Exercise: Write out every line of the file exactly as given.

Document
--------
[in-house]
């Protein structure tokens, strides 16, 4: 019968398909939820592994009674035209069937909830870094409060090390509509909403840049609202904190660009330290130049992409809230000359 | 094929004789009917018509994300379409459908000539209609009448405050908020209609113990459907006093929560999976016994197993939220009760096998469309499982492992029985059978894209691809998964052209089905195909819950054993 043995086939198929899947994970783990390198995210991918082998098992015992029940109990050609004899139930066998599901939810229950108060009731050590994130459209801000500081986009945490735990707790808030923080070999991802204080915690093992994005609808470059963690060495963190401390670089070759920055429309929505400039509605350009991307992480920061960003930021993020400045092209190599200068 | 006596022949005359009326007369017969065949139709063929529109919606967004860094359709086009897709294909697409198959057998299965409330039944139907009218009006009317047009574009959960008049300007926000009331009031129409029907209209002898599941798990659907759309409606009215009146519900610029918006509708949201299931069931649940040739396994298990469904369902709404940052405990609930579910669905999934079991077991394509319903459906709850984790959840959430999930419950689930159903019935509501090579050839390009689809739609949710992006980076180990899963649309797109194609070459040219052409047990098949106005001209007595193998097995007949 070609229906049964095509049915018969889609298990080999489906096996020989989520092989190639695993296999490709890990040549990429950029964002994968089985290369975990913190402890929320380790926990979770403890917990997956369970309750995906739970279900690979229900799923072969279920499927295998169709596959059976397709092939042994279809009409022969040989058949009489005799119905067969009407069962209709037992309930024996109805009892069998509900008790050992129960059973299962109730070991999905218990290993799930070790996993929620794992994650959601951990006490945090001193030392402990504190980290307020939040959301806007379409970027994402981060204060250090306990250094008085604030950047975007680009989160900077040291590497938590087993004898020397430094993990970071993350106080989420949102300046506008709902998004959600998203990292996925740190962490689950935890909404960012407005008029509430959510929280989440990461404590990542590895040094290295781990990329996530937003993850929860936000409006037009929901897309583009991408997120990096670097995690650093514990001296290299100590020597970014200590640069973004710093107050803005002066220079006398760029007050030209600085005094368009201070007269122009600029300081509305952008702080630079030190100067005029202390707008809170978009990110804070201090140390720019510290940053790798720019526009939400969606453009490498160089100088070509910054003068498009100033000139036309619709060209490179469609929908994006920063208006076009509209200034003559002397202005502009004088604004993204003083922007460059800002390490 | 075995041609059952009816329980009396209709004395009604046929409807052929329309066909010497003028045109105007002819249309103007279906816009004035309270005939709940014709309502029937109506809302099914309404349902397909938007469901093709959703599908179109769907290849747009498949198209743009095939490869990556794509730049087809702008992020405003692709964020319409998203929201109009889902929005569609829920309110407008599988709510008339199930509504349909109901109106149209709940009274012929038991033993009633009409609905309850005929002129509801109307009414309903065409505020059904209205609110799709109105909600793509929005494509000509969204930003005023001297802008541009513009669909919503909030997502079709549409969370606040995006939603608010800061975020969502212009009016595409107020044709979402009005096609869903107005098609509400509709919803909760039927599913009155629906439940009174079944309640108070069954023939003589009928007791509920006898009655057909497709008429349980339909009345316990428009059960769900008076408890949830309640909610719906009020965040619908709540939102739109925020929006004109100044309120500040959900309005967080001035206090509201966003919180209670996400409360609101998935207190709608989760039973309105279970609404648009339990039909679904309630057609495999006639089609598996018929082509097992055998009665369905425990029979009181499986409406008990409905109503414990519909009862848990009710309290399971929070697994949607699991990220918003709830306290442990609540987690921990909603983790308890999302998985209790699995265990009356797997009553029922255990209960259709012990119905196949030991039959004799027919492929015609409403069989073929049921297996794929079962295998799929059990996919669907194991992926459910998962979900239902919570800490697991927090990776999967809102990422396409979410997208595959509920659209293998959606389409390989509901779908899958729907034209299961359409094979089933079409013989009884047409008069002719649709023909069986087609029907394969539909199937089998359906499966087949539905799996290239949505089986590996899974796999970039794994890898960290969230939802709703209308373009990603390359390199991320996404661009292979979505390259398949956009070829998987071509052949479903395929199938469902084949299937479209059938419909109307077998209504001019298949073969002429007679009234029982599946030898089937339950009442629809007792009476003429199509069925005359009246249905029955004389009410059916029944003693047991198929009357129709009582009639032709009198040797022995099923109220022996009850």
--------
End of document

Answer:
[in-house]
């Protein structure tokens, strides 16, 4: 019968398909939820592994009674035209069937909830870094409060090390509509909403840049609202904190660009330290130049992409809230000359 | 094929004789009917018509994300379409459908000539209609009448405050908020209609113990459907006093929560999976016994197993939220009760096998469309499982492992029985059978894209691809998964052209089905195909819950054993 043995086939198929899947994970783990390198995210991918082998098992015992029940109990050609004899139930066998599901939810229950108060009731050590994130459209801000500081986009945490735990707790808030923080070999991802204080915690093992994005609808470059963690060495963190401390670089070759920055429309929505400039509605350009991307992480920061960003930021993020400045092209190599200068 | 006596022949005359009326007369017969065949139709063929529109919606967004860094359709086009897709294909697409198959057998299965409330039944139907009218009006009317047009574009959960008049300007926000009331009031129409029907209209002898599941798990659907759309409606009215009146519900610029918006509708949201299931069931649940040739396994298990469904369902709404940052405990609930579910669905999934079991077991394509319903459906709850984790959840959430999930419950689930159903019935509501090579050839390009689809739609949710992006980076180990899963649309797109194609070459040219052409047990098949106005001209007595193998097995007949 070609229906049964095509049915018969889609298990080999489906096996020989989520092989190639695993296999490709890990040549990429950029964002994968089985290369975990913190402890929320380790926990979770403890917990997956369970309750995906739970279900690979229900799923072969279920499927295998169709596959059976397709092939042994279809009409022969040989058949009489005799119905067969009407069962209709037992309930024996109805009892069998509900008790050992129960059973299962109730070991999905218990290993799930070790996993929620794992994650959601951990006490945090001193030392402990504190980290307020939040959301806007379409970027994402981060204060250090306990250094008085604030950047975007680009989160900077040291590497938590087993004898020397430094993990970071993350106080989420949102300046506008709902998004959600998203990292996925740190962490689950935890909404960012407005008029509430959510929280989440990461404590990542590895040094290295781990990329996530937003993850929860936000409006037009929901897309583009991408997120990096670097995690650093514990001296290299100590020597970014200590640069973004710093107050803005002066220079006398760029007050030209600085005094368009201070007269122009600029300081509305952008702080630079030190100067005029202390707008809170978009990110804070201090140390720019510290940053790798720019526009939400969606453009490498160089100088070509910054003068498009100033000139036309619709060209490179469609929908994006920063208006076009509209200034003559002397202005502009004088604004993204003083922007460059800002390490 | 075995041609059952009816329980009396209709004395009604046929409807052929329309066909010497003028045109105007002819249309103007279906816009004035309270005939709940014709309502029937109506809302099914309404349902397909938007469901093709959703599908179109769907290849747009498949198209743009095939490869990556794509730049087809702008992020405003692709964020319409998203929201109009889902929005569609829920309110407008599988709510008339199930509504349909109901109106149209709940009274012929038991033993009633009409609905309850005929002129509801109307009414309903065409505020059904209205609110799709109105909600793509929005494509000509969204930003005023001297802008541009513009669909919503909030997502079709549409969370606040995006939603608010800061975020969502212009009016595409107020044709979402009005096609869903107005098609509400509709919803909760039927599913009155629906439940009174079944309640108070069954023939003589009928007791509920006898009655057909497709008429349980339909009345316990428009059960769900008076408890949830309640909610719906009020965040619908709540939102739109925020929006004109100044309120500040959900309005967080001035206090509201966003919180209670996400409360609101998935207190709608989760039973309105279970609404648009339990039909679904309630057609495999006639089609598996018929082509097992055998009665369905425990029979009181499986409406008990409905109503414990519909009862848990009710309290399971929070697994949607699991990220918003709830306290442990609540987690921990909603983790308890999302998985209790699995265990009356797997009553029922255990209960259709012990119905196949030991039959004799027919492929015609409403069989073929049921297996794929079962295998799929059990996919669907194991992926459910998962979900239902919570800490697991927090990776999967809102990422396409979410997208595959509920659209293998959606389409390989509901779908899958729907034209299961359409094979089933079409013989009884047409008069002719649709023909069986087609029907394969539909199937089998359906499966087949539905799996290239949505089986590996899974796999970039794994890898960290969230939802709703209308373009990603390359390199991320996404661009292979979505390259398949956009070829998987071509052949479903395929199938469902084949299937479209059938419909109307077998209504001019298949073969002429007679009234029982599946030898089937339950009442629809007792009476003429199509069925005359009246249905029955004389009410059916029944003693047991198929009357129709009582009639032709009198040797022995099923109220022996009850």